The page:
Weekend Plug-In: July 4, 2020
Who’s ready for fireworks?
Or maybe not — as the coronavirus pandemic has sparked the cancellation of many holiday celebrations.
In any case: Happy Fourth of July!
America celebrates its independence each year on the Fourth of July. As America marks 244 years of independence, “Weekend Plug-in” has reached a milestone of its own: the six-month anniversary of this column.
Although I’m still experimenting to see what works best, I’m loving the opportunity to collaborate with Religion Unplugged’s ambitious team of journalists — a talented mix of youth and experience.
And I’m excited by the various media partners that have signed on to republish “Plug-in” some or all of the time, including The Christian Chronicle, Religion News Service, GetReligion and MinistryWatch.org.
And now, the real fireworks: our weekly analysis, insight and top headlines from the world of faith.
Power Up: The Week’s Best Reads
1. Street corner where George Floyd was killed becomes a revivalist site: “Slate’s Ruth Graham sure knows how to tell a story,” I said back in February.
Forgive me for repeating myself, but Graham’s latest piece — on the scene of Floyd’s Minneapolis death “becoming literal sacred ground” — is another fine example. It’s both interesting and thoroughly reported.
2. Myrlie Evers weeps as Confederate battle flag comes down in Mississippi: The new state flag in Mississippi must include the phrase “In God We Trust,” but it can’t include the Confederate battle flag, noted Jerry Mitchell of the Mississippi Center for Investigative Reporting.
As Religion Unplugged highlighted earlier this year, Mitchell’s 2020 memoir “Race Against Time” details how the veteran journalist helped win justice in a series of civil rights era murder cases. Myrlie Evers, the widow of slain civil rights leader Medgar Evers, plays a prominent role in Mitchell’s book. And his reporting on her emotional reaction to the Confederate emblem’s removal from the state flag is a must read.
3. Evangelical leaders are speaking up about race — but will this new focus last?: This week’s column has turned into a who’s who of favorite journalists I’ve praised just recently. Enter Adelle M. Banks of Religion News Service (and, if you missed it, read out how she likes to sing spirituals when she’s not working).
Banks’ latest story that really impressed me: her exploration of “the long-standing gap between how white evangelicals and Black Christians view racial inequality.” The big question: Will the dialogue prompted by Floyd’s death change anything long-term?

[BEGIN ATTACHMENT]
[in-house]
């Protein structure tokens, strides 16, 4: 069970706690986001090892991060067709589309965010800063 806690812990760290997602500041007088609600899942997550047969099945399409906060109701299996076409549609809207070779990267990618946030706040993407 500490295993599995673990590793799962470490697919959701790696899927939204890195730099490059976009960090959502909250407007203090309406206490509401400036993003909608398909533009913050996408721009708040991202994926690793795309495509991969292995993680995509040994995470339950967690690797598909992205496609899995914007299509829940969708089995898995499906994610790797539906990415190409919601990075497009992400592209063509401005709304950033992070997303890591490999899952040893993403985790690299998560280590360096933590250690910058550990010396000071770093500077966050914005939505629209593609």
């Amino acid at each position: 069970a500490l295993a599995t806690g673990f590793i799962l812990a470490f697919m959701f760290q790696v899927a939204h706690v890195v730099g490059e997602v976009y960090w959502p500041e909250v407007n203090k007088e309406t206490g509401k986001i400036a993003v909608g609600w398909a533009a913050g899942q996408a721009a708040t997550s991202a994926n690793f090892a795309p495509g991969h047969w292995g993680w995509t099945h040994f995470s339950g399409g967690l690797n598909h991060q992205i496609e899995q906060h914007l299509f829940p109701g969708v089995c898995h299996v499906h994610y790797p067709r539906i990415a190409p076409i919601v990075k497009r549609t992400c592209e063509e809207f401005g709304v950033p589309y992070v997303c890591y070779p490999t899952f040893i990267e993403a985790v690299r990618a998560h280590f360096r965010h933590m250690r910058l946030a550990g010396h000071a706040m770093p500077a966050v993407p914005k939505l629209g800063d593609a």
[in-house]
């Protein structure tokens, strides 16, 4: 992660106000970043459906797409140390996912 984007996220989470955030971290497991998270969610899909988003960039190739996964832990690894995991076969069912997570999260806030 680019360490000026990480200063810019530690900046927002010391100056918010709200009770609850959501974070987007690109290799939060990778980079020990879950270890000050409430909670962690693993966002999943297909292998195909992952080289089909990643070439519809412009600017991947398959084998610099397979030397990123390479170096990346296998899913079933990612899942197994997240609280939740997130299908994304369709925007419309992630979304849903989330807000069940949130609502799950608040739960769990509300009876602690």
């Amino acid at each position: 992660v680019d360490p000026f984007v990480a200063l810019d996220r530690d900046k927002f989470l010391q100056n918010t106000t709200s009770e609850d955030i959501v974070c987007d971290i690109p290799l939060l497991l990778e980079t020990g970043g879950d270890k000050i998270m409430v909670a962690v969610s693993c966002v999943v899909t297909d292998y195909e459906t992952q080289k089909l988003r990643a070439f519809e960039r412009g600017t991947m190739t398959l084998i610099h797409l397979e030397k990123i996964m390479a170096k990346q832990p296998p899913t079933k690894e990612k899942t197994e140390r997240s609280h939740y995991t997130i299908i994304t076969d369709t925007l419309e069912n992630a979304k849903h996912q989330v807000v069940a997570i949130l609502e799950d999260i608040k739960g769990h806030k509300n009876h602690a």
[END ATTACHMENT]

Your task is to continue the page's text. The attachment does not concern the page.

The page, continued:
More top reads: China cuts Uighur births with IUDs, abortion, sterilization, The Associated Press … Balcony churches: Kenyans find new ways to worship in lockdown, Neha Wadekar, The Guardian … Meet the only person in the world who can touch the Dead Sea Scrolls, Rossella Tercatin, Jerusalem Post … A life recovered, then taken by coronavirus, Isaiah Murtaugh, Los Angeles Times … Trump’s white evangelical approval slips, Pew finds, but 82 percent still likely to vote for him, Sarah Pulliam Bailey, Washington Post … What the Supreme Court’s abortion decision means, Emma Green, The Atlantic … High court sparks new battle over church-state separation, David Crary and Elana Schor, AP … Should Americans know which churches received COVID-19 stimulus loans?, Kelsey Dallas, Deseret News … In a summer of pandemic, Vacation Bible School programs go online and outside, Emily McFarlan Miller, RNS.
Behind The Bylines
It’s no surprise, but it’s sad nonetheless: The Religion News Association’s 2020 annual conference, originally set for late October in the Washington, D.C., area, has been canceled.
“In its place, RNA will hold at least two virtual meetings over the next year and will consider smaller meet-ups when it is safe to do so.,” the association announced on its website.
The good news: Karaoke (online, of course) remains on the agenda.
In Case You Missed It
Here is where you can catch up on recent news and opinions from Religion Unplugged.
• Turkey is moving toward a neo-Ottoman regime with calls to convert Hagia Sophia (by Paul Marshall)
• Georgia approves hate crimes bill month after Ahmaud Arbery video surfaces (by Dave Schechter)
• These Christian women of color are juggling business ambition with biblical submission (by Kelly Wairimu Davis)
• How to follow the wisdom of Moses and Zipporah for the Black Lives Matter moment (by Noah Lawrence)
• Pro-life ministries frustrated with Supreme Court decision (by Warren Cole Smith)
• India’s police brutality targets Muslims and journalists as Hindu nationalism grows (by Shuriah Niazi)